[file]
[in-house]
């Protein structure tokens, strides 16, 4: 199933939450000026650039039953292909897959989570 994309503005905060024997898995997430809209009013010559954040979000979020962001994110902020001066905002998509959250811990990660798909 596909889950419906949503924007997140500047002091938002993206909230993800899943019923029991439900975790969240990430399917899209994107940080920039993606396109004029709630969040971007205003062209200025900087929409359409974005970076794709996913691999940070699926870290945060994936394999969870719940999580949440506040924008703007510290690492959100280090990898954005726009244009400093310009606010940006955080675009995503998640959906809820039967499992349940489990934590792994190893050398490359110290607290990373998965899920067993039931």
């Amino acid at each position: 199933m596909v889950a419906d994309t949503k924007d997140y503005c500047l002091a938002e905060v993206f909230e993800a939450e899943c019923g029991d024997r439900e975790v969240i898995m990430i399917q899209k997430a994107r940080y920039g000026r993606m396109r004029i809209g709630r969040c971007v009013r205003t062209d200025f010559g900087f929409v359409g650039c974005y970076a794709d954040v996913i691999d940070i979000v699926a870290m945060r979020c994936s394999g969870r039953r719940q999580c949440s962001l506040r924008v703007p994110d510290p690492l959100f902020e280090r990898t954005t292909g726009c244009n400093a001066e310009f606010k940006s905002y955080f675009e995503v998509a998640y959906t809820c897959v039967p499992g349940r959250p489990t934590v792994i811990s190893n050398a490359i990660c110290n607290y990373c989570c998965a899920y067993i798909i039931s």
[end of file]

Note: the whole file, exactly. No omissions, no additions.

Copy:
[in-house]
């Protein structure tokens, strides 16, 4: 199933939450000026650039039953292909897959989570 994309503005905060024997898995997430809209009013010559954040979000979020962001994110902020001066905002998509959250811990990660798909 596909889950419906949503924007997140500047002091938002993206909230993800899943019923029991439900975790969240990430399917899209994107940080920039993606396109004029709630969040971007205003062209200025900087929409359409974005970076794709996913691999940070699926870290945060994936394999969870719940999580949440506040924008703007510290690492959100280090990898954005726009244009400093310009606010940006955080675009995503998640959906809820039967499992349940489990934590792994190893050398490359110290607290990373998965899920067993039931």
């Amino acid at each position: 199933m596909v889950a419906d994309t949503k924007d997140y503005c500047l002091a938002e905060v993206f909230e993800a939450e899943c019923g029991d024997r439900e975790v969240i898995m990430i399917q899209k997430a994107r940080y920039g000026r993606m396109r004029i809209g709630r969040c971007v009013r205003t062209d200025f010559g900087f929409v359409g650039c974005y970076a794709d954040v996913i691999d940070i979000v699926a870290m945060r979020c994936s394999g969870r039953r719940q999580c949440s962001l506040r924008v703007p994110d510290p690492l959100f902020e280090r990898t954005t292909g726009c244009n400093a001066e310009f606010k940006s905002y955080f675009e995503v998509a998640y959906t809820c897959v039967p499992g349940r959250p489990t934590v792994i811990s190893n050398a490359i990660c110290n607290y990373c989570c998965a899920y067993i798909i039931s």